Helen and I are in agreement that the electorate is crying out for a party that represents their views on a range of issues from nationalisation to the living wage. Helen is also not alone in calling for a "UKIP of the left" - here she is joined by Russell BrandKen Loach of Left Unity and a plethora of founders who have set up their parties because of a perceived "vacuum" in British politics. But the reason I asked her to grant me the column inches for this article - which, by the way, went directly against the plea in her article for affronted Greens to "sheath our pens", so I am very grateful to her for humouring me! - is that, as I have argued elsewhere, I believe nothing will be gained by creating another leftist party when so much activist time has been spent on one already.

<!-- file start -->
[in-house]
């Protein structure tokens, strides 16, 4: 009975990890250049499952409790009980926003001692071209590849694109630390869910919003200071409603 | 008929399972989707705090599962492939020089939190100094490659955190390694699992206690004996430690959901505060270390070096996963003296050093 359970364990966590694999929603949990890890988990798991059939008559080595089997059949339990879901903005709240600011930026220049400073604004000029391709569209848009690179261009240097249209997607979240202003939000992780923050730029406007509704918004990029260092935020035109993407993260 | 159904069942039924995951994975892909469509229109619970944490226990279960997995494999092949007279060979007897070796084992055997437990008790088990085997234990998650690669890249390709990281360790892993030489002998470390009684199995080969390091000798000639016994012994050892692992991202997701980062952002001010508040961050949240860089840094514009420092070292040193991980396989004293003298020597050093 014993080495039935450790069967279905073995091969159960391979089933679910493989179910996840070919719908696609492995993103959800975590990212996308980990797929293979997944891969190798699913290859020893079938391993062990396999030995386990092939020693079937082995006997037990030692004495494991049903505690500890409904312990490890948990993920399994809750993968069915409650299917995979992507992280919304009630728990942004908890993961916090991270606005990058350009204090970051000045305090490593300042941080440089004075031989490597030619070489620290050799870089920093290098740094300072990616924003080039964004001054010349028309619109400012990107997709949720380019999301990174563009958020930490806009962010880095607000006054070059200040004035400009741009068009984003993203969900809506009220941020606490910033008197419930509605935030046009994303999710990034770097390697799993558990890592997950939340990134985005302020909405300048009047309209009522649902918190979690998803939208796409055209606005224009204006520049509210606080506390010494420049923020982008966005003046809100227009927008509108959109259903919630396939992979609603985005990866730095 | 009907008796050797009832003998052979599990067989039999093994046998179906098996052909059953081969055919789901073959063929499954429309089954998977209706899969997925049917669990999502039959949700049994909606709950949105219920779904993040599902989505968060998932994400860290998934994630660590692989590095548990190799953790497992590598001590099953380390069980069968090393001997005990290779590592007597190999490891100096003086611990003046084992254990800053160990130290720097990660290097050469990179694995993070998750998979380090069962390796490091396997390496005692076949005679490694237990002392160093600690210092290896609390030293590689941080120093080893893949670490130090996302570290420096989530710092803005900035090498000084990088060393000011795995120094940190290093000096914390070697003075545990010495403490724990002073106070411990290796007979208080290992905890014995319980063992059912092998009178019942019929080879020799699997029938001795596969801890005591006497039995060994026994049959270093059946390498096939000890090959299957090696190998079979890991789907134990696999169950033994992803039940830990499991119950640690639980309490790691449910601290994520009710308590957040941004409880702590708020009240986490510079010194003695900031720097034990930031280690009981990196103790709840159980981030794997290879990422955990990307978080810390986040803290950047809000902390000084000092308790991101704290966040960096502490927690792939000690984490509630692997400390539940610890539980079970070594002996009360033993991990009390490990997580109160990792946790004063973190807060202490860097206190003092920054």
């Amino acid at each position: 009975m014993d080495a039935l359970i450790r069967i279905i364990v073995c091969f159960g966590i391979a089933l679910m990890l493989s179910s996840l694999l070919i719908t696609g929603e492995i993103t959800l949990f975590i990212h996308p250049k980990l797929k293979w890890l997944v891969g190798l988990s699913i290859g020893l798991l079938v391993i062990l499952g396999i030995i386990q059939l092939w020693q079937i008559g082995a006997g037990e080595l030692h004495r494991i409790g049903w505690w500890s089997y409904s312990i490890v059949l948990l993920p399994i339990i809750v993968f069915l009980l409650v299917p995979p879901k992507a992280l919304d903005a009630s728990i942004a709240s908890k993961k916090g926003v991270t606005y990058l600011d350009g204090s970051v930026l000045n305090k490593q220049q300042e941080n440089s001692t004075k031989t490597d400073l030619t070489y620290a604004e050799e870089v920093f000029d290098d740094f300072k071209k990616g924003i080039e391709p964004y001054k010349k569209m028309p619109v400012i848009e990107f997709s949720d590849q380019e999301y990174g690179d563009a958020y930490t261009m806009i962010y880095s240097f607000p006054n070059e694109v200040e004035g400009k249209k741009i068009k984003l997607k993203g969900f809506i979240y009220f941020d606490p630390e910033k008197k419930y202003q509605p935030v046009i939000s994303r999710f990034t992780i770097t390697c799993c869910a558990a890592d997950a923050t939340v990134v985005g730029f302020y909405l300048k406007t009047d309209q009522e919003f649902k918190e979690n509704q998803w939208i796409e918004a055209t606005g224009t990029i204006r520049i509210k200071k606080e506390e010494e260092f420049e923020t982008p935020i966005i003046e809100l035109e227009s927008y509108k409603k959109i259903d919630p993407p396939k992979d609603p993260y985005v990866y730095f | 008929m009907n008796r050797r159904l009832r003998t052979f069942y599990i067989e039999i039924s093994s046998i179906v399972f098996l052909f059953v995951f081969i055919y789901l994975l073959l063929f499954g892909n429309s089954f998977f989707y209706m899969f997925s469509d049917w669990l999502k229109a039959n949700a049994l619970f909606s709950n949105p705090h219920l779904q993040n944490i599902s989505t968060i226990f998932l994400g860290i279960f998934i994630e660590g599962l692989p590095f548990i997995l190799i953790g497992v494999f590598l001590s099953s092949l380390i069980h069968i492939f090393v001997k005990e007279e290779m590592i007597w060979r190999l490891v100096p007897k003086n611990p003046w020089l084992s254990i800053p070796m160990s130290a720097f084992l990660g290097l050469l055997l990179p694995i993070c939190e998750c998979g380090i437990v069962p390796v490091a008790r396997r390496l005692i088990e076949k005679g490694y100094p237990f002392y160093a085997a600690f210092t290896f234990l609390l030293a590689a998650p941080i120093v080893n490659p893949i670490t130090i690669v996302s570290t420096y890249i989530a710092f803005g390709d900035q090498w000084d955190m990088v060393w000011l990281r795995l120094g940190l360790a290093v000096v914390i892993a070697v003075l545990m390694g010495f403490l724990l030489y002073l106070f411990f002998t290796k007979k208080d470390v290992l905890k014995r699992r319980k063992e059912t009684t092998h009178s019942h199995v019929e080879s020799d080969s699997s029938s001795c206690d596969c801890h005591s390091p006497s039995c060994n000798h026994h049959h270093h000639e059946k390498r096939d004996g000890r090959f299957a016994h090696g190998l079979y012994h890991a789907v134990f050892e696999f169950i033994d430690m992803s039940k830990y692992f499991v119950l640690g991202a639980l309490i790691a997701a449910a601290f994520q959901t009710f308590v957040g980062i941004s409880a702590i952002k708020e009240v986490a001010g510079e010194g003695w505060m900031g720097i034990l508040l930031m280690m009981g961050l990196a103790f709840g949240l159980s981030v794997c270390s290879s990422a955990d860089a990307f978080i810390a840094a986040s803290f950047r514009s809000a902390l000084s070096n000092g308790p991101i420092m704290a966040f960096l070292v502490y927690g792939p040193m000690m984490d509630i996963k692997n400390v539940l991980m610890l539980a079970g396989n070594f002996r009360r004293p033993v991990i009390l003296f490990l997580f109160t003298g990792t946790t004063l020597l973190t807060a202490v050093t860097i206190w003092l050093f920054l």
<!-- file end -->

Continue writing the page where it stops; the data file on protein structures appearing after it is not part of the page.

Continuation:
One of the lessons we can learn from Vote for Policies is that the public are already behind the Greens' political aims. The Greens' already boast three MEPs, an MP, a working peer, two London Assembly Members and 162 Councillors (plus two MSPs north of the border). In addition, the struggle involved in becoming an elected Green means that a) the power hungry need not apply and b) those who make it are at the top of their game. Just check-out the number of political awards Caroline Lucas MP has totted up for a list to make you feel inadequate.

I believe that the very nature of left-wing policies and the current party-funding structure and media environment means that there will never be a "Ukip of the left". Creating a new "Green Party. v2" will simply mean spending time building up a party which will ultimately repeat the Greens' modest electoral history - if indeed if ever manages to match a party that punches so far above its weight.